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Morass (set theory)

From Wikipedia, the free encyclopedia

In axiomatic set theory, a mathematical discipline, a morass is an infinite combinatorial structure, used to create "large" structures from a "small" number of "small" approximations. They were invented by Ronald Jensen for his proof that cardinal transfer theorems hold under the axiom of constructibility. A far less complex but equivalent variant known as a simplified morass was introduced by Velleman, and the term morass is now often used to mean these simpler structures.


Whilst it is possible to define so-called gap-n morasses for n > 1, they are so complex that focus is usually restricted to the gap-1 case, except for specific applications. The "gap" is essentially the cardinal difference between the size of the "small approximations" used and the size of the ultimate structure.

A (gap-1) morass on an uncountable regular cardinal κ (also called a (κ,1)-morass) consists of a tree of height κ + 1, with the top level having κ+-many nodes. The nodes are taken to be ordinals, and functions π between these ordinals are associated to the edges in the tree order. It is required that the ordinal structure of the top level nodes be "built up" as the direct limit of the ordinals in the branch to that node by the maps π, so the lower level nodes can be thought of as approximations to the (larger) top level node. A long list of further axioms is imposed to have this happen in a particularly "nice" way.[1][2]

Variants and equivalents

Velleman[2] and Shelah and Stanley[3] independently developed forcing axioms equivalent to the existence of morasses, to facilitate their use by non-experts. Going further, Velleman[4] showed that the existence of morasses is equivalent to simplified morasses, which are vastly simpler structures. However, the only known construction of a simplified morass in Gödel's constructible universe is by means of morasses, so the original notion retains interest.

Other variants on morasses, generally with added structure, have also appeared over the years. These include universal morasses,[5] whereby every subset of κ is built up through the branches of the morass, mangroves,[6] which are morasses stratified into levels (mangals) at which every branch must have a node, and quagmires.[7]

Simplified morass

Velleman [8] defined gap-1 simplified morasses which are much simpler than gap-1 morasses, and showed that the existence of gap-1 morasses is equivalent to the existence of gap-1 simplified morasses.

Roughly speaking: a (κ,1)-simplified morass M = < φ, F > contains a sequence φ = < φβ : β ≤ κ > of ordinals such that φβ < κ for β < κ and φκ = κ+, and a double sequence F = < Fα,β : α < β ≤ κ > where Fα,β are collections of monotone mappings from φα to φβ for α < β  ≤ κ with specific (easy but important) conditions.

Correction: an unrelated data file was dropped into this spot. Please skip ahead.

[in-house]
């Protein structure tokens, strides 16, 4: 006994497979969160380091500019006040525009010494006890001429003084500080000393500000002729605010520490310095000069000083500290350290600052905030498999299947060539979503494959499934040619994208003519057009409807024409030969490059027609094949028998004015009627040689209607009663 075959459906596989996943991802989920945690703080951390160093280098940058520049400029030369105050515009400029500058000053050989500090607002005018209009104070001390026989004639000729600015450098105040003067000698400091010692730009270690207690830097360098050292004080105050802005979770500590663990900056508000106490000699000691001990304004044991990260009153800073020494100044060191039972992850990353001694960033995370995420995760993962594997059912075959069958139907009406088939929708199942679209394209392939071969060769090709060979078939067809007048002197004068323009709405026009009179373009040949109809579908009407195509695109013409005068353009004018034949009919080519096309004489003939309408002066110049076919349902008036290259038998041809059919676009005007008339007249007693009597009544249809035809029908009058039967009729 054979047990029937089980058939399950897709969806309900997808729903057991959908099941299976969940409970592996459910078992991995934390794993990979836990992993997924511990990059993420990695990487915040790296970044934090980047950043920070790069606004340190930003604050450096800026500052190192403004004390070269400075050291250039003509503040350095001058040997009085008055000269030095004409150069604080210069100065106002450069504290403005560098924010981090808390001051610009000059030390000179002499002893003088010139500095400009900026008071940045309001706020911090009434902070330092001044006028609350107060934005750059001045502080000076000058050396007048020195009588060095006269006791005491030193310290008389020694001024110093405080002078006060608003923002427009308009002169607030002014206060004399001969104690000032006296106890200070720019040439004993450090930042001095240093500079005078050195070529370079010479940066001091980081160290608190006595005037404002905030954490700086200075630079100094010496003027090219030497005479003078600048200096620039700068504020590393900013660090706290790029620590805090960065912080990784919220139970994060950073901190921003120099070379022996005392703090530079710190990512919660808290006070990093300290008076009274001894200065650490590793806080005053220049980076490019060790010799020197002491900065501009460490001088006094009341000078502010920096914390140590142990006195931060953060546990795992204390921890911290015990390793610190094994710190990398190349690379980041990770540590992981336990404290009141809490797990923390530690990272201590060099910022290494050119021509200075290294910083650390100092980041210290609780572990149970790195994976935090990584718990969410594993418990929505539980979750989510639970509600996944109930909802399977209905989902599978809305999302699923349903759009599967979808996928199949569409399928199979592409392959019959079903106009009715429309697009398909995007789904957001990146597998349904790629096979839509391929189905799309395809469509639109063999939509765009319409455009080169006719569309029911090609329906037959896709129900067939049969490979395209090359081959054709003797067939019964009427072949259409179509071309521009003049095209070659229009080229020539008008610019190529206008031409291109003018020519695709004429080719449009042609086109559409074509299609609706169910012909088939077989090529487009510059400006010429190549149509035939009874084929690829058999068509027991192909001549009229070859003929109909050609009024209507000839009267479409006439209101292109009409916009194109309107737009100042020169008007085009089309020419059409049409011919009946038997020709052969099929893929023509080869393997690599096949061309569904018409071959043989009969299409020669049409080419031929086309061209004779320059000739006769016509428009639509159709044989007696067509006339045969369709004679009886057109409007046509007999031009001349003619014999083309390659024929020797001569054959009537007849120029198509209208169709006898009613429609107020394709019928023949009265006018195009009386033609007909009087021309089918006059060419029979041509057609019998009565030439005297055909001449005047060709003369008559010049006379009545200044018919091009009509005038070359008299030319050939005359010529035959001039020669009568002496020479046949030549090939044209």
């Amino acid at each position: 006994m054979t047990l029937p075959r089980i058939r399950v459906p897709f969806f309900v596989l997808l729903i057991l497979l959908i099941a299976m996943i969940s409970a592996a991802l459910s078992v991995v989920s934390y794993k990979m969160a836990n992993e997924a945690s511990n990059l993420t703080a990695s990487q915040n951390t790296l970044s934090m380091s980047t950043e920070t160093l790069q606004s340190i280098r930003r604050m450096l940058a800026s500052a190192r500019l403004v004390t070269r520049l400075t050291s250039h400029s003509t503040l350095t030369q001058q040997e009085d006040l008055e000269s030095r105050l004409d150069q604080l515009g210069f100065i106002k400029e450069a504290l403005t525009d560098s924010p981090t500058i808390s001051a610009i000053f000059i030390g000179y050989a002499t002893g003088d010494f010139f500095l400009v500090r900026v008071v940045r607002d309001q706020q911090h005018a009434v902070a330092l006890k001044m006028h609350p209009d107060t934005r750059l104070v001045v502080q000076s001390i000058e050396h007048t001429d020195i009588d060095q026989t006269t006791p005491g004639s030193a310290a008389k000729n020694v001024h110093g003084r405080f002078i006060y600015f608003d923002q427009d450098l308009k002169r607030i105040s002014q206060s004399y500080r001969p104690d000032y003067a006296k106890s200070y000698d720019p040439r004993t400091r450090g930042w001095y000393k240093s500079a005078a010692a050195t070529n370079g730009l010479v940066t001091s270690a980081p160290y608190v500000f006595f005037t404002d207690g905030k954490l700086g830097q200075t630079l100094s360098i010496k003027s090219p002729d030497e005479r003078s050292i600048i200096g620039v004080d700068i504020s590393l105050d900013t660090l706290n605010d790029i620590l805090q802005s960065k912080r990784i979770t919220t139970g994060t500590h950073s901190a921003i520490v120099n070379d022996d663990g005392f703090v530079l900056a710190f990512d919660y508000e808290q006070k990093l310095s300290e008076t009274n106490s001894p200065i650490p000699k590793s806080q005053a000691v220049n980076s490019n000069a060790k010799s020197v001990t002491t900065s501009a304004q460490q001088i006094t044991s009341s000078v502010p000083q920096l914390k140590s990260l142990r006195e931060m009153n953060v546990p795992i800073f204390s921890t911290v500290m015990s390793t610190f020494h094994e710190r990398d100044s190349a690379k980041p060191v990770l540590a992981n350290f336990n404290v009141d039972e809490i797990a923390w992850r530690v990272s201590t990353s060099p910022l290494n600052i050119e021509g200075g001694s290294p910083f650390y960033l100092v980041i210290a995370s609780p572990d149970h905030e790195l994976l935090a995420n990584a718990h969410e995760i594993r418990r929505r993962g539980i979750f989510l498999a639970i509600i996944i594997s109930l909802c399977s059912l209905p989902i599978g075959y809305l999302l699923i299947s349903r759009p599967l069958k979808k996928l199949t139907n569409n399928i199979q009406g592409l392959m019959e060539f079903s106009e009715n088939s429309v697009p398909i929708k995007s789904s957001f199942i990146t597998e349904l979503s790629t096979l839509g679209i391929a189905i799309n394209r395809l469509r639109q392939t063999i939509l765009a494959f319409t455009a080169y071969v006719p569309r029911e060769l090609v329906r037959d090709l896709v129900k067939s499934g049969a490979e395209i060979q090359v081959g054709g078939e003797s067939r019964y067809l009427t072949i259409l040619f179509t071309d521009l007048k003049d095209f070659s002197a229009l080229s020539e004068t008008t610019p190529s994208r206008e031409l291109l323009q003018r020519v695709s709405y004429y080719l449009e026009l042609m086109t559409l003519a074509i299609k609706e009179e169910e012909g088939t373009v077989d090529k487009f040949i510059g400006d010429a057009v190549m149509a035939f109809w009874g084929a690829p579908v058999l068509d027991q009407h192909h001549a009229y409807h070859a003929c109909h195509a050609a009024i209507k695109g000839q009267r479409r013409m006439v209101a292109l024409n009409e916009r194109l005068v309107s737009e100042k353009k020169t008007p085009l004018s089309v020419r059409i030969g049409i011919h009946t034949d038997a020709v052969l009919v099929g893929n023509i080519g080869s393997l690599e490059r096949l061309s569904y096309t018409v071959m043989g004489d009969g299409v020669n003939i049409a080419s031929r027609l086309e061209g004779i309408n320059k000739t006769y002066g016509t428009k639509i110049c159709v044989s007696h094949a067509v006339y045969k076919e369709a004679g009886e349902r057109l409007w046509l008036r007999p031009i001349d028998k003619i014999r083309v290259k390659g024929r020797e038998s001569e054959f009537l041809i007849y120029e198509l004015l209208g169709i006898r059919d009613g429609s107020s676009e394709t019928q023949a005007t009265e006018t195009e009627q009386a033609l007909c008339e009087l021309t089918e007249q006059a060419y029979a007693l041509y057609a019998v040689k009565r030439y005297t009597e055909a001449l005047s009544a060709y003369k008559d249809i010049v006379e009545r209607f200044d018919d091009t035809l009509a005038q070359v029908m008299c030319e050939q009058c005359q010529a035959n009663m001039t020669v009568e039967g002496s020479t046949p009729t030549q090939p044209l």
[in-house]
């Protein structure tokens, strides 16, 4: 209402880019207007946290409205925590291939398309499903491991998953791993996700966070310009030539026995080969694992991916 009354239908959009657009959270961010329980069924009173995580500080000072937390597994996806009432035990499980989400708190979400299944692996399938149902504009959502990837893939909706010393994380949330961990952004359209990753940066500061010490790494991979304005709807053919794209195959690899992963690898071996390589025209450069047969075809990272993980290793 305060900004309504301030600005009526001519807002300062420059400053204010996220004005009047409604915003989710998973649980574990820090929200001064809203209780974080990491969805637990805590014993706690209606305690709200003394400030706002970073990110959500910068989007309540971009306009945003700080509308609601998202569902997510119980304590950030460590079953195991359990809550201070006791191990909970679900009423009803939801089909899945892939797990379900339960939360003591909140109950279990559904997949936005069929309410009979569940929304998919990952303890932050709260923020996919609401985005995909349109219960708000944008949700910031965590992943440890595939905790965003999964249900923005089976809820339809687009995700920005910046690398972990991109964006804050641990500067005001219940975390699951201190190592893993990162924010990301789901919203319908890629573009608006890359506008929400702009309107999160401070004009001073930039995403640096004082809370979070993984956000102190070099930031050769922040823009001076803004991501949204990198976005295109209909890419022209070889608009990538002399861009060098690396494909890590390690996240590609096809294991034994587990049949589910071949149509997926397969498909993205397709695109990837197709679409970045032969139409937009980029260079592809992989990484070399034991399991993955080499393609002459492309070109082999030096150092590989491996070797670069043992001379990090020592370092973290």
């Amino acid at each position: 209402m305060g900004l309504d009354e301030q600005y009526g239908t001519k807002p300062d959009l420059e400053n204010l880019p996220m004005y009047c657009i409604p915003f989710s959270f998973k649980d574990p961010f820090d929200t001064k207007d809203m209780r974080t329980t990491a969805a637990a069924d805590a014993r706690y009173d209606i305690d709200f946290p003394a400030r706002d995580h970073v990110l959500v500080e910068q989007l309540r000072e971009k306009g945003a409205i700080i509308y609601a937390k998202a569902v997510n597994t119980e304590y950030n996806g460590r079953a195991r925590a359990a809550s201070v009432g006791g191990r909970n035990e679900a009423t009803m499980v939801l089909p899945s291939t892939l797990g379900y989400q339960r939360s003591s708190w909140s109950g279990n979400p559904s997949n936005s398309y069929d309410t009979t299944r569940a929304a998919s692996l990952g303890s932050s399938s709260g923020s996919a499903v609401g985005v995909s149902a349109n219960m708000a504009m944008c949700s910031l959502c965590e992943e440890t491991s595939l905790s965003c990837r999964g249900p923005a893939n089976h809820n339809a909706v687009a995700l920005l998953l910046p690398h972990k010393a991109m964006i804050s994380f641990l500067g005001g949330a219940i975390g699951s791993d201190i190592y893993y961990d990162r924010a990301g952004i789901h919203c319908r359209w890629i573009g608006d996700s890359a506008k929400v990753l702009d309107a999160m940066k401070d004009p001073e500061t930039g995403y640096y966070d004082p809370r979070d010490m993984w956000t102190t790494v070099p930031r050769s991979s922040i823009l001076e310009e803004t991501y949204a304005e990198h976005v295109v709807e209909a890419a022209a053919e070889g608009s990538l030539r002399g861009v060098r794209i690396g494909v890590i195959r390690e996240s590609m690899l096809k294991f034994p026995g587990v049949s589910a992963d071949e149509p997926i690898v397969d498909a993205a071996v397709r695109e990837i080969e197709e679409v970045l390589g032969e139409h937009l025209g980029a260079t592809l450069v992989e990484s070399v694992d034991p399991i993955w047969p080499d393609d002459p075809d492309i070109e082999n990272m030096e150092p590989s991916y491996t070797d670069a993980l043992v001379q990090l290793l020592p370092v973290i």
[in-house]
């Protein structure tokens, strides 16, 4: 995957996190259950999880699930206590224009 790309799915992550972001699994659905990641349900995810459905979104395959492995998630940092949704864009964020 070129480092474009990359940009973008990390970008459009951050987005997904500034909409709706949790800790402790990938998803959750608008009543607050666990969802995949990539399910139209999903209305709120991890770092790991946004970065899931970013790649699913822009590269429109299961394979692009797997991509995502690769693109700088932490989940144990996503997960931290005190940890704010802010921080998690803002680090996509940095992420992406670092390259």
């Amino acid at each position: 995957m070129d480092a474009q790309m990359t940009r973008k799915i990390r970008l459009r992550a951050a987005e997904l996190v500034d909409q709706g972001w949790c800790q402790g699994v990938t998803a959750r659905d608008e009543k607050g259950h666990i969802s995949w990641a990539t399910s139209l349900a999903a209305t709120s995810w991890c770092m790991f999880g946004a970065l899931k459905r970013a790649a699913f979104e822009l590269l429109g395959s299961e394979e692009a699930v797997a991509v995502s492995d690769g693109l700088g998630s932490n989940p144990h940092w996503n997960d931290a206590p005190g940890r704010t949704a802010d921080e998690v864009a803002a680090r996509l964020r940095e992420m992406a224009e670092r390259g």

Velleman's clear definition can be found in,[9] where he also constructed (ω0,1) simplified morasses in ZFC. In [10] he gave similar simple definitions for gap-2 simplified morasses, and in [11] he constructed (ω0,2) simplified morasses in ZFC.

Higher gap simplified morasses for any n ≥ 1 were defined by Morgan [12] and Szalkai,.[13][14]

Roughly speaking: a (κ,n + 1)-simplified morass (of Szalkai) M = < MF > contains a sequence M = < Mβ : β ≤ κ > of (< κ,n)-simplified morass-like structures for β < κ and Mκ a (κ+,n) -simplified morass, and a double sequence F = < Fα,β : α < β ≤ κ > where Fα,β are collections of mappings from Mα to Mβ for α < β ≤ κ with specific conditions.


  1. ^ K. Devlin. Constructibility. Springer, Berlin, 1984.
  2. ^ a b Velleman, Daniel J. (1982). "Morasses, diamond, and forcing". Ann. Math. Logic. 23: 199–281. doi:10.1016/0003-4843(82)90005-5. Zbl 0521.03034.
  3. ^ Shelah, S.; Stanley, L. (1982). "S-forcing, I: A "black box" theorem for morasses, with applications: Super-Souslin trees and generalizing Martin's axiom". Israel Journal of Mathematics. 43: 185–224. doi:10.1007/BF02761942.
  4. ^ Velleman, Dan (1984). "Simplified morasses". Journal of Symbolic Logic. 49 (1): 257–271. doi:10.2307/2274108. Zbl 0575.03035.
  5. ^ K. Devlin. Aspects of Constructibility, Lecture Notes in Mathematics 354, Springer, Berlin, 1973.
  6. ^ Brooke-Taylor, A.; Friedman, S. (2009). "Large cardinals and gap-1 morasses". Annals of Pure and Applied Logic. 159 (1–2): 71–99. arXiv:0801.1912. doi:10.1016/j.apal.2008.10.007. Zbl 1165.03033.
  7. ^ Kanamori, Akihiro (1983). "Morasses in combinatorial set theory". In Mathias, A.R.D. (ed.). Surveys in set theory. London Mathematical Society Lecture Note Series. 87. Cambridge: Cambridge University Press. pp. 167–196. ISBN 0-521-27733-7. Zbl 0525.03036.
  8. ^ D. Velleman. Simplified Morasses, Journal of Symbolic Logic 49, No. 1 (1984), pp 257–271.
  9. ^ D. Velleman. Simplified Morasses, Journal of Symbolic Logic 49, No. 1 (1984), pp 257–271.
  10. ^ D. Velleman. Simplified Gap-2 Morasses, Annals of Pure and Applied Logic 34, (1987), pp 171–208.
  11. ^ D. Velleman. Gap-2 Morasses of Height ω0, Journal of Symbolic Logic 52, (1987), pp 928–938.
  12. ^ Ch. Morgan. The Equivalence of Morasses and Simplified Morasses in the Finite Gap Case, PhD.Thesis, Merton College, UK, 1989.
  13. ^ I. Szalkai. Higher Gap Simplified Morasses and Combinatorial Applications, PhD-Thesis (in Hungarian), ELTE, Budapest, 1991. English abstract:
  14. ^ I. Szalkai. An Inductive Definition of Higher Gap Simplified Morasses, Publicationes Mathematicae Debrecen 58 (2001), pp 605–634.
This page was last edited on 1 August 2021, at 09:35
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